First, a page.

Dave Grohl At Musicares

How the hell does Dave Grohl know Lionel Richie?

That’s what I said to Felice, employing an f not an h, as Mr. Grohl strode to the front of the stage.

It’s become a ritual, two nights before the Grammys, they honor a superstar and rake in a ton of dough for Musicares, to help musicians, and we all know musicians need help, especially after Katrina, this is one thing the Grammy organization does right, and kudos to them for it.

And this clusterfuck, and that’s truly what it is, is one of the highlights of my year, because I can do twelve months of business in one night, everybody goes, from Jason Flom to Quincy Jones to Gary Dell’Abate… I’d be lying if I told you I was paying attention to the performances.

Because radio used to be segregated. As big as Stevie Wonder was in the seventies, many black acts toiled in the trenches of black radio, never crossing over. Some had hits on AM, but the Blaupunkt in my car stopped getting that band and I missed it not a whit. Radio ruled the decade and it all happened on FM, where rock dominated and the Commodores were someone you saw in the record store.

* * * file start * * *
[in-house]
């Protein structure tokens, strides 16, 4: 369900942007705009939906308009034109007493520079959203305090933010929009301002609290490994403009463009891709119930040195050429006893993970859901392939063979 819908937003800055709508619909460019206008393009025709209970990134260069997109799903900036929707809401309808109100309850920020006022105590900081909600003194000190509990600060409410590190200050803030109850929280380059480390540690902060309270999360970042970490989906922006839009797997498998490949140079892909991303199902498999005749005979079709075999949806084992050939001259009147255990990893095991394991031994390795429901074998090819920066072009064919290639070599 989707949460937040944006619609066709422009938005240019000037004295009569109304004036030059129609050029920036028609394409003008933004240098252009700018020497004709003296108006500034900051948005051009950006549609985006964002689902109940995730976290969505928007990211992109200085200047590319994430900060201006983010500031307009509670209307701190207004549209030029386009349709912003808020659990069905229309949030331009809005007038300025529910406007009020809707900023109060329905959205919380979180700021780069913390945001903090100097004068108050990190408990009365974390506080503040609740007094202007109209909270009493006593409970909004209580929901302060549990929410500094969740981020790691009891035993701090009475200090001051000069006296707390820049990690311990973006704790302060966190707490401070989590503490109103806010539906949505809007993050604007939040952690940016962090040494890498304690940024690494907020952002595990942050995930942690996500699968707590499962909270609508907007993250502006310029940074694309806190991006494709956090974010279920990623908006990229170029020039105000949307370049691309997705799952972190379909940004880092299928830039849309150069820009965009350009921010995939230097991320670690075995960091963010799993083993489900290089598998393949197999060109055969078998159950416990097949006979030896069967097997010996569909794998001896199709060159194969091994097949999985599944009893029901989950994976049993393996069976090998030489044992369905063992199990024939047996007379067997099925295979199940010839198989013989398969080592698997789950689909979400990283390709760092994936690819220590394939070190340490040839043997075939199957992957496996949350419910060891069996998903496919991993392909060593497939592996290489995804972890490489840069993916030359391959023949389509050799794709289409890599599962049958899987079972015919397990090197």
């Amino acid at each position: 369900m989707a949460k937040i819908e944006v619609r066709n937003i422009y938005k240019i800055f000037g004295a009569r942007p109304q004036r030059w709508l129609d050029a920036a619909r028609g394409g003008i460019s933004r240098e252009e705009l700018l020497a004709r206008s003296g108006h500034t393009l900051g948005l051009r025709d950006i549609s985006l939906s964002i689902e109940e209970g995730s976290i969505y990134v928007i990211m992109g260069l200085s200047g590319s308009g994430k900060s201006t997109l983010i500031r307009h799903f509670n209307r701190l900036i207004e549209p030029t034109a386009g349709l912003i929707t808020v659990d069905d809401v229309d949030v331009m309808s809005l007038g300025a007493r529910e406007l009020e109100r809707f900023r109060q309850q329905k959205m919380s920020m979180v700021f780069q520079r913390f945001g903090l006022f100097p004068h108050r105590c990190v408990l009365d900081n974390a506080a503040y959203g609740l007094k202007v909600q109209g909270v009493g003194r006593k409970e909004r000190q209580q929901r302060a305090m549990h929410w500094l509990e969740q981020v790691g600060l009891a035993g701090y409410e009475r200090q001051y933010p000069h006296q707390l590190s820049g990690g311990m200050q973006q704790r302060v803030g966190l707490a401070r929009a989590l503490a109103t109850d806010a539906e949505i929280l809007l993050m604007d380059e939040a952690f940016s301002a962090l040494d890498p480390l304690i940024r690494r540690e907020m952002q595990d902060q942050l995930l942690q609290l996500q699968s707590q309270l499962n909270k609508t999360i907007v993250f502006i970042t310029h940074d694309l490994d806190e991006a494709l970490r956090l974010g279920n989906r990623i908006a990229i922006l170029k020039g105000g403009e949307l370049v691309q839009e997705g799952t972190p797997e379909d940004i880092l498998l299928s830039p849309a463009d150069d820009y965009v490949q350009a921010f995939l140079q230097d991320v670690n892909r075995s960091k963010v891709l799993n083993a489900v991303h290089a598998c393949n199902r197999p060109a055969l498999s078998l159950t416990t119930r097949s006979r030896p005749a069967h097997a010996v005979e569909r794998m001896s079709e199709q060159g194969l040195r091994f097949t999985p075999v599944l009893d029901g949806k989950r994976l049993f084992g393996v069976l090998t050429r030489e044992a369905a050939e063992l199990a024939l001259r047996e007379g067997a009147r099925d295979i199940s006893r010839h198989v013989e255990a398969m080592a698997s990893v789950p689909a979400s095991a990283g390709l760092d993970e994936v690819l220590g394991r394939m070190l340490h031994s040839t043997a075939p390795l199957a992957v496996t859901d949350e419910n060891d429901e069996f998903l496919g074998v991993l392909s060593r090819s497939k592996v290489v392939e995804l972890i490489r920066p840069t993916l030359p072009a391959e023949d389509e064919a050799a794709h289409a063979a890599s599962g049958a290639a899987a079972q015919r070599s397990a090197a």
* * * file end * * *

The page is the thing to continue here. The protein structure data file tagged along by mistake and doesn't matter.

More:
Until MTV, which democratized music, put the blacks up against the whites. Michael Jackson triumphed and then pop and hip-hop trounced rock and at this point the white sound has been marginalized, oh what a long strange trip it’s been (actually, Bob Weir was sitting at Bill Silva’s table, I talked to the latter, not the former).

Which is to say I’m not steeped in the Lionel Richie canon. I’ve got a soft spot in my heart for “All Night Long,” but that was the eighties, a perfect pop song that you couldn’t get out of your head, kind of like “Still The One” back in ’76. Some tracks are undeniable.

And some tracks can’t be covered by others. Florence of the Machine rearranged “Dancing On The Ceiling” to the point where it was neither here nor there, fish nor fowl, soul nor rock. The Band Perry employed exquisite vocals, why are all the best singers in country these days, and it satisfied but it did not elate.

And that’s when I went to the bathroom. That’s where all the action takes place during the show. After all, there are two tiers of people in attendance, the insiders and the wannabes. The wannabes sit in the back, enthralled, thrilled they’re inside the building, but like Harry in the movie with Sally the insiders ask how long it will be before they can leave, which they do, in droves, before the end, missing Bob Dylan’s once in a lifetime speech last year and Lionel Richie’s moving message this year. Richie came alive, gave props to Motown and Berry Gordy, for educating him and pushing him, one number one was not enough, what did Lionel have in the pipeline? Furthermore, Lionel said to give it all, you can’t take anything with you, funny how only the aged seem to know this and the industrialists think they can defy this, are you listening Sumner Redstone?